EDMONTON, Alberta —When making decisions about health, many people try to avoid a visit to the doctor and instead rely on home tests, especially home blood pressure monitors. But how accurate are these devices? You might be surprised to find the vast majority of readings from home blood pressure monitors are, as researchers describe in a recent study, “unacceptably inaccurate.”
Researchers from the University of Alberta tested dozens of home blood pressure monitors used by 85 patients and discovered the monitors were inaccurate within the range of five millimeters of mercury (nnHg) — roughly 70 percent of the time. Monitors were off the mark a whopping 10 mmHg about 30 percent of the time.
“High blood pressure is the number one cause of death and disability in the world,” says lead author Jennifer Ringrose in a university release. “Monitoring for and treating hypertension can decrease the consequences of this disease. We need to make sure that home blood pressure readings are accurate.”
In the study, researchers had two observers take several blood pressure readings of a patient simultaneously and compared them to the measurements from a home monitor. The average difference between the home devices and the “gold standard” readings were acceptable, but the authors found most home blood pressure monitors showed “clinically-relevant inaccuracy,” particularly in women.
“Arm shape, arm size, the stiffness and age of blood vessels and the type of blood pressure cuff are not always taken into account when a blood pressure machine is designed and validated,” says co-author Raj Padwal. “Individual differences, such as the size, age and medical background of the person using the blood pressure monitor are also contributing factors.”
The authors urge patients to avoid changing medications or doses of current drugs based on the results of the devices — unless the readings are alarmingly high.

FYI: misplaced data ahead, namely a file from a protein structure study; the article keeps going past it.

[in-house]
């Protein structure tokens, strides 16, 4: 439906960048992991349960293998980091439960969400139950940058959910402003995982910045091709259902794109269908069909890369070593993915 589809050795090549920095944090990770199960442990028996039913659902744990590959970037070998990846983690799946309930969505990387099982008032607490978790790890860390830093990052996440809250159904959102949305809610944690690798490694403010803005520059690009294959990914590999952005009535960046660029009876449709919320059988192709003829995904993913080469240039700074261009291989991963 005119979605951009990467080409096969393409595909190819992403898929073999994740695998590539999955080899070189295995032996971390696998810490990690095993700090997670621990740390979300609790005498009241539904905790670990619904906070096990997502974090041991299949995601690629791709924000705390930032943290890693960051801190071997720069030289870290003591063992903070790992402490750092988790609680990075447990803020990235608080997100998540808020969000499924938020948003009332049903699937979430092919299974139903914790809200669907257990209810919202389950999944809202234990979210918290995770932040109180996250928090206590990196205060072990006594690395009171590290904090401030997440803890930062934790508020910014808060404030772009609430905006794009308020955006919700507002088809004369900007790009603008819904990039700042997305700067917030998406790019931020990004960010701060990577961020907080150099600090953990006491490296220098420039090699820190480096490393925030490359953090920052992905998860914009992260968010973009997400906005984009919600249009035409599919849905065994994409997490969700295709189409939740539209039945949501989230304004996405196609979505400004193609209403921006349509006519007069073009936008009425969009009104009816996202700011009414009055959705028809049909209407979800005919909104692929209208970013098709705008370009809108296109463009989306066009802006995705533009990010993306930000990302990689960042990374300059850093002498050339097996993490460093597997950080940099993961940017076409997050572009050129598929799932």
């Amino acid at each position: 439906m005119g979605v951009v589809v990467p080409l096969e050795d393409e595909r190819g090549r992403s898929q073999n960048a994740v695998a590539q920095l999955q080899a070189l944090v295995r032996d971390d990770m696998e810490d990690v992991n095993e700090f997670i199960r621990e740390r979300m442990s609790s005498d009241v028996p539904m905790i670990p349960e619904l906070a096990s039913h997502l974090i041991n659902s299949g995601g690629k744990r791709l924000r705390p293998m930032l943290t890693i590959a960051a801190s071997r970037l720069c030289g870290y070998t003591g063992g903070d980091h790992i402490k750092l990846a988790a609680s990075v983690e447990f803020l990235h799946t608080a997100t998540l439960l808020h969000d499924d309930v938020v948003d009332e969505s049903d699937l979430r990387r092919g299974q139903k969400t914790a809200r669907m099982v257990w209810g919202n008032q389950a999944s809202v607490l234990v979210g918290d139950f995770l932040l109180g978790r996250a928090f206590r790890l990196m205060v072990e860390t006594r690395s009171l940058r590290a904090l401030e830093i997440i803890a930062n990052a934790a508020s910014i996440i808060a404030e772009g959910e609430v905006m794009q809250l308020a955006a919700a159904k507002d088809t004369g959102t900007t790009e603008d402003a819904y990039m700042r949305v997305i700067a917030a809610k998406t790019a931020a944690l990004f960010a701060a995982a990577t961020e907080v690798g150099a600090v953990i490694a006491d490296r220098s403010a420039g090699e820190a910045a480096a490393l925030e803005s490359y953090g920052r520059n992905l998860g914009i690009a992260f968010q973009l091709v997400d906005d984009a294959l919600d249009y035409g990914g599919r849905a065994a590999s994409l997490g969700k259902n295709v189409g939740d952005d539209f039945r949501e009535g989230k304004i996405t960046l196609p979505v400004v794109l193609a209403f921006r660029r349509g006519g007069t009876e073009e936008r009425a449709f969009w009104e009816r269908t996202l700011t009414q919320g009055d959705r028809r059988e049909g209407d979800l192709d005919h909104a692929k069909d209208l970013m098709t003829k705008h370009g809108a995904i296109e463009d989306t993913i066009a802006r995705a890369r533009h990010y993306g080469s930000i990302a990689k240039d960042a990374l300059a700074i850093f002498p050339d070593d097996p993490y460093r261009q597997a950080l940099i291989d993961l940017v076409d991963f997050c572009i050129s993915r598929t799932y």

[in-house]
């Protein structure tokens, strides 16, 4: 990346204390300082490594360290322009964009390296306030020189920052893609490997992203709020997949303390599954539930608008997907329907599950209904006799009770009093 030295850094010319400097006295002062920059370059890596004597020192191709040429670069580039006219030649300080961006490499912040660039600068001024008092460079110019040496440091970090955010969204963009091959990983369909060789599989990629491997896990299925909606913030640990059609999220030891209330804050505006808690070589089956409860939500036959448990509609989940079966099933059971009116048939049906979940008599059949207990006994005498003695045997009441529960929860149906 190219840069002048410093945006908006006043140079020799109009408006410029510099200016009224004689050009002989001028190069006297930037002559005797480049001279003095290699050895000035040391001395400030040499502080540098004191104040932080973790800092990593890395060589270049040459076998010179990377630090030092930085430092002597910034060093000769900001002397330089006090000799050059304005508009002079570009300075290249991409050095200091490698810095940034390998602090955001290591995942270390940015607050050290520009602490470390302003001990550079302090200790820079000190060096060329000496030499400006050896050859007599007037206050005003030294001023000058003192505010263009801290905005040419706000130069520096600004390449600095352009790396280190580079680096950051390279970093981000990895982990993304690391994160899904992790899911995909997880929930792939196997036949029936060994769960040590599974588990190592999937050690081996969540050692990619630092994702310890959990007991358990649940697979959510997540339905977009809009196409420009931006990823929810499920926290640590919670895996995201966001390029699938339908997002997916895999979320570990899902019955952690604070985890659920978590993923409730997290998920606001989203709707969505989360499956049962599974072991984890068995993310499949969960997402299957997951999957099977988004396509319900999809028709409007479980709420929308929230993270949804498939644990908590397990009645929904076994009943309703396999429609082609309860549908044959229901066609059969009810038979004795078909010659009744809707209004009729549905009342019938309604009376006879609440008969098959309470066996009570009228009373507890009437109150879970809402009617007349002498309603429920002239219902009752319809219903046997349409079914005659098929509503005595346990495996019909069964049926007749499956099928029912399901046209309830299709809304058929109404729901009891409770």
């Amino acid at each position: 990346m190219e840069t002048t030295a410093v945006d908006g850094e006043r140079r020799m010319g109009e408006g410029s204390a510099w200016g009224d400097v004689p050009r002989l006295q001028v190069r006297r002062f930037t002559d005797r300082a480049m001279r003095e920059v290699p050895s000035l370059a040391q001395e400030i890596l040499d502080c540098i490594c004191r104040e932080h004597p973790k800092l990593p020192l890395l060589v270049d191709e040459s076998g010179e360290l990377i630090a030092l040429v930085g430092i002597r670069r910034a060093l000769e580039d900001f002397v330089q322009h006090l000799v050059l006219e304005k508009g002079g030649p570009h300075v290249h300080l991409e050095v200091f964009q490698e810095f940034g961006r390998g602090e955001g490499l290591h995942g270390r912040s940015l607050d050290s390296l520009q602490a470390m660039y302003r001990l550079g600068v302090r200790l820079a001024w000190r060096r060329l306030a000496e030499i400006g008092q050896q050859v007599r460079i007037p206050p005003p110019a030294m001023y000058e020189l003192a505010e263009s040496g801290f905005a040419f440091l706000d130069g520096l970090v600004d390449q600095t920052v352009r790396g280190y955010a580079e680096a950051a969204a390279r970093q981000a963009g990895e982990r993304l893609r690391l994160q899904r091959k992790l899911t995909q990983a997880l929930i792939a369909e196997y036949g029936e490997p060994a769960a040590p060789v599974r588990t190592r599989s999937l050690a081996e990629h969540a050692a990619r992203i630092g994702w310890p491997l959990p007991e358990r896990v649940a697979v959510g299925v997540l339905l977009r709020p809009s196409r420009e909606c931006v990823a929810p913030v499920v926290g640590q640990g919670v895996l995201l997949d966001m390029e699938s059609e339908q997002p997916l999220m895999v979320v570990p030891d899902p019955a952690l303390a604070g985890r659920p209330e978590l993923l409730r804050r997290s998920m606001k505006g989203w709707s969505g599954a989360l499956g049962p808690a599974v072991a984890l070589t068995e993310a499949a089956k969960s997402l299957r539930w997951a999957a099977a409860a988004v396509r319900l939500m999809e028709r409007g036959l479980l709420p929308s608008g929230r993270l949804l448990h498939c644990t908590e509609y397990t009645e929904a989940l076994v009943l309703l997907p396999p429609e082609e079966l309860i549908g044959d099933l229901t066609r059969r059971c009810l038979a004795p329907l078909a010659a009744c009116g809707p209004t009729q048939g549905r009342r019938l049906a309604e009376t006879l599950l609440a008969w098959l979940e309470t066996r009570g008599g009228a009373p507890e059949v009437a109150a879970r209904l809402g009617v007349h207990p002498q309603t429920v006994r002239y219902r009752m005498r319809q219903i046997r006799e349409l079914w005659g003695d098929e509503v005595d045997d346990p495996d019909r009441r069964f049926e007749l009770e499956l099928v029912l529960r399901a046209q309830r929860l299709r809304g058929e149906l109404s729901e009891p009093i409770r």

“Compare the blood pressure machine measurement with a blood pressure measurement in a clinic before exclusively relying upon home blood pressure readings,” warns Ringrose. “What’s really important is to do several blood pressure measurements and base treatment decisions on multiple readings. Taking home readings empowers patients and is helpful for clinicians to have a bigger picture rather than just one snapshot in time.”
Considering millions of patients are asked to monitor their blood pressure at home, it’s vital that the right results are provided to the patients.
Determining exactly why the inaccuracies are taking place, has yet to be fully determined. Researchers not having access to specific formulas for which the monitors use to test blood pressure is an issue; this is kept by the manufacturer. In order to make improvements, there’s a need for collaborative efforts between researchers/educators and industries.
This study’s findings were published in the American Journal of Hypertension.
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